and maintaining important network
relationships harder. When leaders try
to network with someone higher or
lower on the organizational chart,
issues of power, access, and agendas
can get in the way. For example, it is
often your boss’s boss who is critical
in defining your agenda and provid-
ing the resources you need, yet he or
she is not always accessible. The
stronger the hierarchy of an organiza-
tion and the more people believe in
following the chain of command, the
more impassable this level difference
becomes.
Demographic differences. People
more readily and easily make con-
nections with others they view as
similar to themselves. Networking
with people who differ from you in
race, gender, age, country of origin,
and socioeconomic status may
require greater effort. A leader who is
in a demographic minority in the
organization may have to overcome
his or her relative isolation in order to
network. Conversely, a leader who is
in the demographic mainstream must
not mistake familiar networks for
effective networks.
Personal preferences. Personality
and patterns of behavior can make
the process of effective networking
more or less challenging. Leaders
who are outgoing or collaborative
usually network more readily than
leaders who are reserved or inde-
pendent. Networking will be more of
a stretch for someone who is intro-
verted than for someone who is
extroverted and thrives on interaction
with colleagues. This is not to say
that if you fall into the more intro-
verted camp, for instance, you must
change your personality before you
can be an effective leadership net-
worker. It simply means that you will
have to go against the grain some-
what to find, maintain, and effec-
tively use your network.
Lack of clarity on the big picture.
Effective networking may be blocked
by a lack of understanding of your
and others’ role in helping the organi-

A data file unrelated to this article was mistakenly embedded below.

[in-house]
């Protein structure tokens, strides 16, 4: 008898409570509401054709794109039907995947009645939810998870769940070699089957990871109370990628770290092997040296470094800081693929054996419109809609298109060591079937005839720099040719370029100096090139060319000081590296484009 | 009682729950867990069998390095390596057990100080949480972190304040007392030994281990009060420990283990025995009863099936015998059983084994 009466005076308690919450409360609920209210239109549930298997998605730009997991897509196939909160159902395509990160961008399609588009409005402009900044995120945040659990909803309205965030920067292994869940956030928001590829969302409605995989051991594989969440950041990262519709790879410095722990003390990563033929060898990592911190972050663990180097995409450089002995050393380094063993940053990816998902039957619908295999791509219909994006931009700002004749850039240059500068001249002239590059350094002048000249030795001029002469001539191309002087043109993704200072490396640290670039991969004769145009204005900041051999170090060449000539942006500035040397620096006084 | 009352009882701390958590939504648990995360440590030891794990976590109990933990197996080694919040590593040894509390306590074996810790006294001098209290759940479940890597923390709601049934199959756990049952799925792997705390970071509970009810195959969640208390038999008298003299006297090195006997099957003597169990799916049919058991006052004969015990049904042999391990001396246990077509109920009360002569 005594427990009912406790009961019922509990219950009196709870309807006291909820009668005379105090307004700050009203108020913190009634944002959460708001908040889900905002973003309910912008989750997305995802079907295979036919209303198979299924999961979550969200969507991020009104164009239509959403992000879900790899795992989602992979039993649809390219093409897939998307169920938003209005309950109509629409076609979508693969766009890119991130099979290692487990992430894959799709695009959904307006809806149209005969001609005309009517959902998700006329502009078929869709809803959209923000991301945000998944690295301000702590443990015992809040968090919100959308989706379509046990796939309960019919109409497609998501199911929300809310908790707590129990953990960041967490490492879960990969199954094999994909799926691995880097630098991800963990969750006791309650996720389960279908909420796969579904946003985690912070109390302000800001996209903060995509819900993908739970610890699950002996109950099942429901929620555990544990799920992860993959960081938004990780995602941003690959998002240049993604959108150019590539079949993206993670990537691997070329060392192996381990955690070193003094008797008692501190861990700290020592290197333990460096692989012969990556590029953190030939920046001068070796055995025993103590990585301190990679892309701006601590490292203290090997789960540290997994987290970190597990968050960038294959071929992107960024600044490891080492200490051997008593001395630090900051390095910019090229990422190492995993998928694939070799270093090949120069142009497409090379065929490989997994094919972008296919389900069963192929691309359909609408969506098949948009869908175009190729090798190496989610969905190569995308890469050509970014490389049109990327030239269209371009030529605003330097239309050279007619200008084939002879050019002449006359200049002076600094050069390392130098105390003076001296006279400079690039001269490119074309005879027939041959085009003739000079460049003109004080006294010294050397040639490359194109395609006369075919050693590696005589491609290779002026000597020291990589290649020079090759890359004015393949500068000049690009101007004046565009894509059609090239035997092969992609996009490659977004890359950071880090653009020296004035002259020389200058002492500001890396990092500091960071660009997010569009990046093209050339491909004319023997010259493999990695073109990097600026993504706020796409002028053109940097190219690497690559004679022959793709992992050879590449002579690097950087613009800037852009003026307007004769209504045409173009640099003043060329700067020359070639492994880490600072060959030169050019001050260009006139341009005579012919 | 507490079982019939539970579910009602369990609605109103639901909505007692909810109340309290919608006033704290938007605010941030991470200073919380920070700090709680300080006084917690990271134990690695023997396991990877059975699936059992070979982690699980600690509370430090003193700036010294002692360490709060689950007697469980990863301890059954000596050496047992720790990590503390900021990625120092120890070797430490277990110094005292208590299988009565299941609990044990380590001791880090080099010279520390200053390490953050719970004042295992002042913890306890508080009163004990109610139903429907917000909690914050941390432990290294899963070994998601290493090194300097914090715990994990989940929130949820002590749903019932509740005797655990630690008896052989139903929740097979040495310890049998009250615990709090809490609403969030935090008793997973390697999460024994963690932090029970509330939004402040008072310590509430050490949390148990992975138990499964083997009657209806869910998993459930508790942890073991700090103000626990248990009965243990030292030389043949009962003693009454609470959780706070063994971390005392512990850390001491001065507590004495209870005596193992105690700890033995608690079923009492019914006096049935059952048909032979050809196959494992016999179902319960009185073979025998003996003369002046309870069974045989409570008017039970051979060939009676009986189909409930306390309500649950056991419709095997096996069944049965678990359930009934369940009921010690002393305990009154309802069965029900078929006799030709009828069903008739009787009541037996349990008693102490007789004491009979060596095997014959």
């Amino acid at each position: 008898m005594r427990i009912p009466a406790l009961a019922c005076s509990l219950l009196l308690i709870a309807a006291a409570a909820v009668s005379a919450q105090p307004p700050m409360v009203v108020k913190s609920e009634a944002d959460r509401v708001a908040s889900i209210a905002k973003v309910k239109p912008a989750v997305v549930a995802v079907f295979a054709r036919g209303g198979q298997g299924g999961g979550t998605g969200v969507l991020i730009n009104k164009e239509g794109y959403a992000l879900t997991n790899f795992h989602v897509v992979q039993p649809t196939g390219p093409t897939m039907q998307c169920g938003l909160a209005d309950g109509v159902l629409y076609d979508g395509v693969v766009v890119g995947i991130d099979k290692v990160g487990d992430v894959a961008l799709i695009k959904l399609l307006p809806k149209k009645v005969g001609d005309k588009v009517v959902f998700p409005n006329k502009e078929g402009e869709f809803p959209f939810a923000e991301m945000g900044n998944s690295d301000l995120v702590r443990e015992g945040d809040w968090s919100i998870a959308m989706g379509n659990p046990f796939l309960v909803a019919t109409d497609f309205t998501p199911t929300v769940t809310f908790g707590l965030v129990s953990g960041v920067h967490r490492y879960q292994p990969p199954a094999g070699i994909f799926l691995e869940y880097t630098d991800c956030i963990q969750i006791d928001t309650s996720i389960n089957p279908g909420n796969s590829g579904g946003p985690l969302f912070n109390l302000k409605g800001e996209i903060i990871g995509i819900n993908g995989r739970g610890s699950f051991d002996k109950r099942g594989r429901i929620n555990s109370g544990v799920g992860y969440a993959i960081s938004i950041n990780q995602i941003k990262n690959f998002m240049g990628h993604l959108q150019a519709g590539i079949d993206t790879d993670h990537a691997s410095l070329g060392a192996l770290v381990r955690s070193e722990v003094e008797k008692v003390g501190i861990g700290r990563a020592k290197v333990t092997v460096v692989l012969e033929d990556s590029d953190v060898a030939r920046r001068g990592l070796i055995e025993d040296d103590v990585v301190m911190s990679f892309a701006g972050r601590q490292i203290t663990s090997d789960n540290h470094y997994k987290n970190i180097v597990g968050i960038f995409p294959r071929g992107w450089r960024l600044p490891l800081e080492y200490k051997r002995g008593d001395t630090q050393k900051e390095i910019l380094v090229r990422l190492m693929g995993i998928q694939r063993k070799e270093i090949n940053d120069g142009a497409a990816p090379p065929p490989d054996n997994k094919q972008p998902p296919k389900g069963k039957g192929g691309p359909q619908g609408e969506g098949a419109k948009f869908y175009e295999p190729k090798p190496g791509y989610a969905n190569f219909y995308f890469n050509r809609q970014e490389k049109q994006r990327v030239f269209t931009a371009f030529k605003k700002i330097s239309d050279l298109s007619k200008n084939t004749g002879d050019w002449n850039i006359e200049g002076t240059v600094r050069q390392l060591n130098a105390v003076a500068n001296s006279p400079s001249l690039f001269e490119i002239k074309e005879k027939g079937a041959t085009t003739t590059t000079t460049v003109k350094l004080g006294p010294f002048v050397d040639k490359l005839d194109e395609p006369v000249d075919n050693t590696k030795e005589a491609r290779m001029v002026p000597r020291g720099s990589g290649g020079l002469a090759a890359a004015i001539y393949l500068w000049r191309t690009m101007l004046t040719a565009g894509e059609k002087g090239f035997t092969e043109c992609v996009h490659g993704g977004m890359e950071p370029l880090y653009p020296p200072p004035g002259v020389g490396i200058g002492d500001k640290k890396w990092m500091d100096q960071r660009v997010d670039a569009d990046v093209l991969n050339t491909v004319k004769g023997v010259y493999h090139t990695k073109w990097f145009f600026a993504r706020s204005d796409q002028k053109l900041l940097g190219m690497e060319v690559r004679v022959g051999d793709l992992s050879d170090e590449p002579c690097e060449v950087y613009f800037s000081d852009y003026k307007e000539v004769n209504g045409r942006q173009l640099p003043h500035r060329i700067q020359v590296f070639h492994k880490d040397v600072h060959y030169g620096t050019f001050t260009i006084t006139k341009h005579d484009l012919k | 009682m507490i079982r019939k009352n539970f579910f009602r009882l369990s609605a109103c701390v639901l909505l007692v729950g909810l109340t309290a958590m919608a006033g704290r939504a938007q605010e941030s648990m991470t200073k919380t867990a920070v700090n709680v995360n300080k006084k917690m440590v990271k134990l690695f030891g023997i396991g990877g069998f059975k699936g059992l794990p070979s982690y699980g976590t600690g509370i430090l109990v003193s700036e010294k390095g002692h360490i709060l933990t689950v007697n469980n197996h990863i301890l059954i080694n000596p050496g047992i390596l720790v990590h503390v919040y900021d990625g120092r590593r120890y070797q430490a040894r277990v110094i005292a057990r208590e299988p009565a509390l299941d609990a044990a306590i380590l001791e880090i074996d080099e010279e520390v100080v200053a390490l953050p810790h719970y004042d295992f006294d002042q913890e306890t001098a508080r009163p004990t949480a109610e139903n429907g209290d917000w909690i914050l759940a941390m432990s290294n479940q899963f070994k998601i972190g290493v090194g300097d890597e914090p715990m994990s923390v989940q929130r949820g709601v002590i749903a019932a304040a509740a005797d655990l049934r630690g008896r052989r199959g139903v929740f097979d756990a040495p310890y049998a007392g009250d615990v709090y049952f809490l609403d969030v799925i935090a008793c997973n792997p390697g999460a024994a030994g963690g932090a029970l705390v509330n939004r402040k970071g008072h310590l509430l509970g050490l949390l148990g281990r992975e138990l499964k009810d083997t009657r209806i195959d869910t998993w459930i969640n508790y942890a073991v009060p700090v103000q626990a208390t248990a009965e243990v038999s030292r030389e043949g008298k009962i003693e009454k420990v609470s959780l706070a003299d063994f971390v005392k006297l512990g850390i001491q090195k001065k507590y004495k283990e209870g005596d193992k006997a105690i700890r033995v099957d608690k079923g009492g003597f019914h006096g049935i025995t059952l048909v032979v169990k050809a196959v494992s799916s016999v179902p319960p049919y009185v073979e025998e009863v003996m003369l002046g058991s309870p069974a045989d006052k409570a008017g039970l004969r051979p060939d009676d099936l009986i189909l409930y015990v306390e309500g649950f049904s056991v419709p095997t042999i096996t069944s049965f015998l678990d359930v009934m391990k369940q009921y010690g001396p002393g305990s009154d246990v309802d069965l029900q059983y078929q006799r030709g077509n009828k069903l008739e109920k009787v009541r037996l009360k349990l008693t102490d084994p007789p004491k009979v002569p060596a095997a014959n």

zation succeed. Without an under-
standing of the big picture that your
organization is working toward, you
will find it hard to connect with oth-
ers.
Perceived lack of time. Already
pressed for time, leaders may see the
investment in networking as too time
consuming.
Different locations. Working with
colleagues in other locations—often
in different countries or time zones—
can become a barrier to building
effective two-way relationships. Even
seemingly innocuous circumstances,
such as working on a different floor
or in a different building, can con-
tribute to making interactions—and
therefore relationships—more diffi-
cult.
Previous relationship history. A
positive experience or relationship is
a boost to building effective net-
works. A negative experience or per-
ception, however, can be difficult to
overcome.
Organizational changes.
Restructuring, new management, and
shifting work roles can throw a
wrench into well-functioning net-
works and relationships. Such
changes may alter the organization’s
goals—and individuals’ roles in
meeting those goals.
GOING FORWARD
A strong and vibrant leadership net-
work requires time and effort. But the
work and understanding involved
don’t have to overwhelm you. Once
you understand how your present net-
work is structured, who is involved,
and where you can push your net-
work to the next level, you can take
action using the following strategies.
Learn from others. Individuals
who learn by accessing others seek
advice, examples, support, or instruc-
tion from people who have met a
challenge similar to the one they
face, or they learn how to do some-
thing by watching someone else do it.
Who networks well in your organiza-
tion or in your community? What
exactly do they do, and what do they
say? Try similar tactics or
approaches. Ask them to talk to you
about their view of networking and
how they build and use relationships.
Invite others. Bring others into
your world. Invite them to lunch.
Find time for a fifteen- or thirty-
minute conversation to find out what
is happening in their world and to tell
them what you and your group are
doing. Invite others to your meetings
and ask them to contribute their
expertise and their perspective or to
explore possible connections between
their work and yours.
Invite yourself. Ask to sit in on
another group’s meeting or planning
session. Join a committee or group
outside your own area.
Ask for feedback. Seek honest
answers from peers, direct reports,
and superiors to gain a clear picture
of how you and your group function
and what effect you have on others.
Feedback engages others in a con-
structive way by adding depth to
existing relationships.
Work with others. Volunteer for
assignments or projects that give you
an opportunity to work across func-
tions. One of the best ways to build
LIA VOLUME 27, NUMBER 5 NOVEMBER/DECEMBER 2007
17
Networking with people
who differ from you in
race, gender, age, coun-
try of origin, and socio-
economic status may
require greater effort.

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